Near Neimen Zihjhu Taoist Temple, one can see many storefronts which advertise the services of catering chefs. Because they lacked other economic opportunities, an impressive number of Neimen residents entered the catering industry. During the heyday of “bando” banqueting culture, one in five Neimen households was headed by a catering chef. Neimen earned a reputation as the “home of master catering chefs.” The area’s vibrant religious life bolstered both the catering industry (many temple events are accompanied by banquets) and performance arts designed to entertain deities. Among the latter are Taiwanese opera and Taiwanese glove puppetry.
Neimen residents customarily celebrate special occasions like weddings by holding banquets. The feasts are often held in temple courtyards, and feature much-anticipated delicacies such as braised pork shank, glutinous rice with mushrooms, or Buddha’s Delight (various ingredients stewed in a pot).
※ Sightseeing in Neimen
Legend has it that, one night, seven shooting stars fell into Neimen’s Guanting Village, and villagers found the shooting stars had left behind seven small mounds. These scattered stars resembled the Big Dipper. The residents made the mounds more elaborate and they became a symbol of the area. To preserve them, residents built towers on each of the seven original sites.
The most famous Neimen native in history is Mr. Jhu Yi-guei, often called “the duck king” because he was a duck farmer who could make a flock of ducks walk in accordance with his orders. In 1721, he led a rebellion against the Cing Dynasty authorities, and sought to restore the previous Ming Dynasty. For a short period, his army controlled Tainan, then Taiwan’s capital. However, due to infighting the uprising collapsed, and he was eventually executed by the Cing authorities. Neimen’s Singan Temple is one of very few places in Taiwan that pays respect to Jhu, and it has established a Jhu Yi-guei memorial park.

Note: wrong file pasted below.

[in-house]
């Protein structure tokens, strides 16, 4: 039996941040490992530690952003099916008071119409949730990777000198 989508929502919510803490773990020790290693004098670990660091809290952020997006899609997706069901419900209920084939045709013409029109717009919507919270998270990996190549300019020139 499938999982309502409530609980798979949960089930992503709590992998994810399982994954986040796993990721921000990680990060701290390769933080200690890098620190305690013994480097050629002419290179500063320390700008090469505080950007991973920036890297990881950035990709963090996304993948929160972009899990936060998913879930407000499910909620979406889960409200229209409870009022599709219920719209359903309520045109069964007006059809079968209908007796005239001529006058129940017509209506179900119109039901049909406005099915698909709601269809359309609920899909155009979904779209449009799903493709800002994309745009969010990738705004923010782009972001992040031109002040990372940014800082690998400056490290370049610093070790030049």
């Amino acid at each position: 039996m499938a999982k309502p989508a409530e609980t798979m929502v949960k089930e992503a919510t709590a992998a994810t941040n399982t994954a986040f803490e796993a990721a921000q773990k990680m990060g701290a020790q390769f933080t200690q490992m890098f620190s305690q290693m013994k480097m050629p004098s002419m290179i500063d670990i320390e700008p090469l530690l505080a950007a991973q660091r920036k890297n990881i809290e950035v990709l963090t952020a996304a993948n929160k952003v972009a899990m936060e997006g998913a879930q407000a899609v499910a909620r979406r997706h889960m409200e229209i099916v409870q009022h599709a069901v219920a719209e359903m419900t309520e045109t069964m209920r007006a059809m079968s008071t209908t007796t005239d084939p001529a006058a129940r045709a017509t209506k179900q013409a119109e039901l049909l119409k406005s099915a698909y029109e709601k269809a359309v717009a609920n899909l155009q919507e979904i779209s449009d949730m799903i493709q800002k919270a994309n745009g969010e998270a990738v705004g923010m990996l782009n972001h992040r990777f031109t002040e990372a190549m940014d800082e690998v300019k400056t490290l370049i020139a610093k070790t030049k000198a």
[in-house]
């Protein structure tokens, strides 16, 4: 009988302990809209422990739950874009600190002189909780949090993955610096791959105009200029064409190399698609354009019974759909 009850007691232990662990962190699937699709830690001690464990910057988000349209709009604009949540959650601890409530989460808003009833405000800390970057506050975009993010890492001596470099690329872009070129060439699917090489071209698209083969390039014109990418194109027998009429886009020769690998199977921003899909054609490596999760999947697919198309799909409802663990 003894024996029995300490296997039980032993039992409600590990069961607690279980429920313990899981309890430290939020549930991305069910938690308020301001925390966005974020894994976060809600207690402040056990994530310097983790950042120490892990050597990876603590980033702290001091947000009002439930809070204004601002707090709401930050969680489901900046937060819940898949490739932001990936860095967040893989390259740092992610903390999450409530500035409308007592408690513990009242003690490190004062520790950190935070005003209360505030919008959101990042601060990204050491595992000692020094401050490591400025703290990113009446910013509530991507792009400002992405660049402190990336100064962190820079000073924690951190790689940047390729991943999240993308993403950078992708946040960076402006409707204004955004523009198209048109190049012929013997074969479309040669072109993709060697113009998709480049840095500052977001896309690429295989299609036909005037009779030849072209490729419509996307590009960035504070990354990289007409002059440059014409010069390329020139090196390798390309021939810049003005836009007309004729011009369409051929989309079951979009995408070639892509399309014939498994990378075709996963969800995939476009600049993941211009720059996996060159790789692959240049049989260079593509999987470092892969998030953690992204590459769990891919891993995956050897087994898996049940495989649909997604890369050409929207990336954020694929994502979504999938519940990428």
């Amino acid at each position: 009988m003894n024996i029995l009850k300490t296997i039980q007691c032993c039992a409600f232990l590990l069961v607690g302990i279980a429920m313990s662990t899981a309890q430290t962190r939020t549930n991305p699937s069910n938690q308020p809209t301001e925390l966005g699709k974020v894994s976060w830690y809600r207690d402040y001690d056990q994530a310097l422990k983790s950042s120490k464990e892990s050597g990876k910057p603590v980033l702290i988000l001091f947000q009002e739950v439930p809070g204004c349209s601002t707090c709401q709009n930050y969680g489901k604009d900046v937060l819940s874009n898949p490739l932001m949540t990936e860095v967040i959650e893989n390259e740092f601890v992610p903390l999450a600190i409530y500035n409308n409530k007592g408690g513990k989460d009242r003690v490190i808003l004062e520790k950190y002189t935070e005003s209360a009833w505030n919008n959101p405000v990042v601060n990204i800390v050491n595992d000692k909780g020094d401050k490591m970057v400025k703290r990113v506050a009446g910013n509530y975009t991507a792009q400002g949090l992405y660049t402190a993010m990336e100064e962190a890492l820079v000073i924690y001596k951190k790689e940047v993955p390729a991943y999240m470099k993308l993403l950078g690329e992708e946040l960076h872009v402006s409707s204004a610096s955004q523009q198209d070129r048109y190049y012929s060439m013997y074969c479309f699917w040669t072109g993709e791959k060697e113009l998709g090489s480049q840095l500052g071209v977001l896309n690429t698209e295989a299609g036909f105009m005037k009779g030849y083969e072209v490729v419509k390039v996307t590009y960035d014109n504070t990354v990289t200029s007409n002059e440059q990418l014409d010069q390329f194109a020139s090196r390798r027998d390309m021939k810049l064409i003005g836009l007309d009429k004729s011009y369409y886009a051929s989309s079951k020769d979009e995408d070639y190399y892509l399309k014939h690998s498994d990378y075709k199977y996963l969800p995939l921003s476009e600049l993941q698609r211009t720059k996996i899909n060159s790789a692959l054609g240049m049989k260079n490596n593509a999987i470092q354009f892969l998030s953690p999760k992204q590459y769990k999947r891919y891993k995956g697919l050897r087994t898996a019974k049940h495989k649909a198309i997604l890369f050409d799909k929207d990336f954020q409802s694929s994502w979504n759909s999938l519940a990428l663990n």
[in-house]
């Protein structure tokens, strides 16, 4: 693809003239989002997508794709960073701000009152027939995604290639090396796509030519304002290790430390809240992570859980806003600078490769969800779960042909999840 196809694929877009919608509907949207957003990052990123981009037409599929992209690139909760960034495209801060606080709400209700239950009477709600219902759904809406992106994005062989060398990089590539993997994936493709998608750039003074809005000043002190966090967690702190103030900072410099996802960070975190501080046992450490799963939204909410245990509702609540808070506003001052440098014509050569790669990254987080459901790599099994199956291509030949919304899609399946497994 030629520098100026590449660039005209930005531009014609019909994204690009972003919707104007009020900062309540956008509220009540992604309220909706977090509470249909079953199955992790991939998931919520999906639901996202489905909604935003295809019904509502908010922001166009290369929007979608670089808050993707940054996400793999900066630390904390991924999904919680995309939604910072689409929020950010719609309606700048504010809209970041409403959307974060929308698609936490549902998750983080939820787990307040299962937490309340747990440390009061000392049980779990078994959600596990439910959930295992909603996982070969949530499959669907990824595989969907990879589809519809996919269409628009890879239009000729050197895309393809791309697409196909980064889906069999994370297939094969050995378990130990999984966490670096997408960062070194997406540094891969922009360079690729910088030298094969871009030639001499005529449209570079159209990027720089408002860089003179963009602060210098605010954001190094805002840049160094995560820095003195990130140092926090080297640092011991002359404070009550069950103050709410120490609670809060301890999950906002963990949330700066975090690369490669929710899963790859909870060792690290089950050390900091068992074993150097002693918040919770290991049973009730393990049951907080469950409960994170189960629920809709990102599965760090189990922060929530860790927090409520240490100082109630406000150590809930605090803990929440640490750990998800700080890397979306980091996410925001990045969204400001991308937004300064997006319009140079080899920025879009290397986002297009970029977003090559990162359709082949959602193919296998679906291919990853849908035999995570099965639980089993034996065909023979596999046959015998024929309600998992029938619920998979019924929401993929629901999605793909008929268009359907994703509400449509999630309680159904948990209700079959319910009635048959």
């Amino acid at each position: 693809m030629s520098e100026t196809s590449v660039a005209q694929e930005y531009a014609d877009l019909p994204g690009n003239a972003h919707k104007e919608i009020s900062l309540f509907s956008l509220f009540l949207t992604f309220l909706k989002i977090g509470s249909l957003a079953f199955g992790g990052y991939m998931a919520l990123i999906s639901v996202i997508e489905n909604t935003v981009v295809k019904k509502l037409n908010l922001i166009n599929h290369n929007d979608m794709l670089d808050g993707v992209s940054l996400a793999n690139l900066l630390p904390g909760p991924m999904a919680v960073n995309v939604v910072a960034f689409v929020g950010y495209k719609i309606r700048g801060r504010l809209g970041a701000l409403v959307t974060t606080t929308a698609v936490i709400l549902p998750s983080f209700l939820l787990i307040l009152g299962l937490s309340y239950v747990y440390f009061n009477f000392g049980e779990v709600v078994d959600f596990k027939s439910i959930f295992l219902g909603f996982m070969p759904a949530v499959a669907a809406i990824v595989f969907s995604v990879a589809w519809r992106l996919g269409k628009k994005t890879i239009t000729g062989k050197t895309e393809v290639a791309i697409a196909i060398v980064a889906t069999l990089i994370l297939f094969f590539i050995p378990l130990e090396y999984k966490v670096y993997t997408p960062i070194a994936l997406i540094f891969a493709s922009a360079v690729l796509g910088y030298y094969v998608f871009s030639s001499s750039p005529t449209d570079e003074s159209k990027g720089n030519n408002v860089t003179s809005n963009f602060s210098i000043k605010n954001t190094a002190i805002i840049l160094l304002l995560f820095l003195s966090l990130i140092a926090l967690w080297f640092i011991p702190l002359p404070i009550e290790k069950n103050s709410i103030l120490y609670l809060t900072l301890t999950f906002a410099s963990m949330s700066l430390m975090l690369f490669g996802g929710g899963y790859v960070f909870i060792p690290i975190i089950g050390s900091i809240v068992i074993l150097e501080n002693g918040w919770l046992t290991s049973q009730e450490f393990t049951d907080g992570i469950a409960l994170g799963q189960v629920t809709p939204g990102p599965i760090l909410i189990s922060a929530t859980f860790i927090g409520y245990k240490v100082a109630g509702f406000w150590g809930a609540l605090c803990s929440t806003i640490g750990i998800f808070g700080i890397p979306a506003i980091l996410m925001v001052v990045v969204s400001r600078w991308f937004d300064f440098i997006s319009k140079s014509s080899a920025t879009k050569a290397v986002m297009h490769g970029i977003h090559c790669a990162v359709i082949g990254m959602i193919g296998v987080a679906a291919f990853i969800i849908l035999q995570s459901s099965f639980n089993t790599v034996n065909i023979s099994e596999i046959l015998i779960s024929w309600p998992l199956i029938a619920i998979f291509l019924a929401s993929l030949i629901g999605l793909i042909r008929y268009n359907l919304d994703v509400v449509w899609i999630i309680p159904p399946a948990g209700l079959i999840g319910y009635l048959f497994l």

For travelers eager to see the spectacular mudstone badlands, 308 Highland offers unobstructed views. It is sometimes possible to see as far as the coast at Tainan. According to regular visitors, both sunrises and sunsets there are gorgeous.
※ The Flourishing Flamingo Lily Industry
Around 40 hectares of land around Neimen are given over to the cultivation of flamingo lilies, making it a leading flower-growing district in Taiwan. Growing good flamingo lilies requires environmental and temperature control. True Beauty Garden’s beautiful flamingo lilies are popular in Taiwan and abroad; some are exported to Japan for Ikebana flower arranging. True Beauty Garden is open for group tours if reservations are made in advance. Among the more than 40 types of flamingo lilies are purple, pink, white, and red variants.
The Neimen Songjiang Battle Array is a fascinating sight, full of quick movements backed by drumming. The array resonates with audiences because it is an activity practiced by many Neimen residents and taught in local schools. This cultural asset is greatly cherished by Neimen folk. Deeply embedded in everyday life, it sparks endless energy.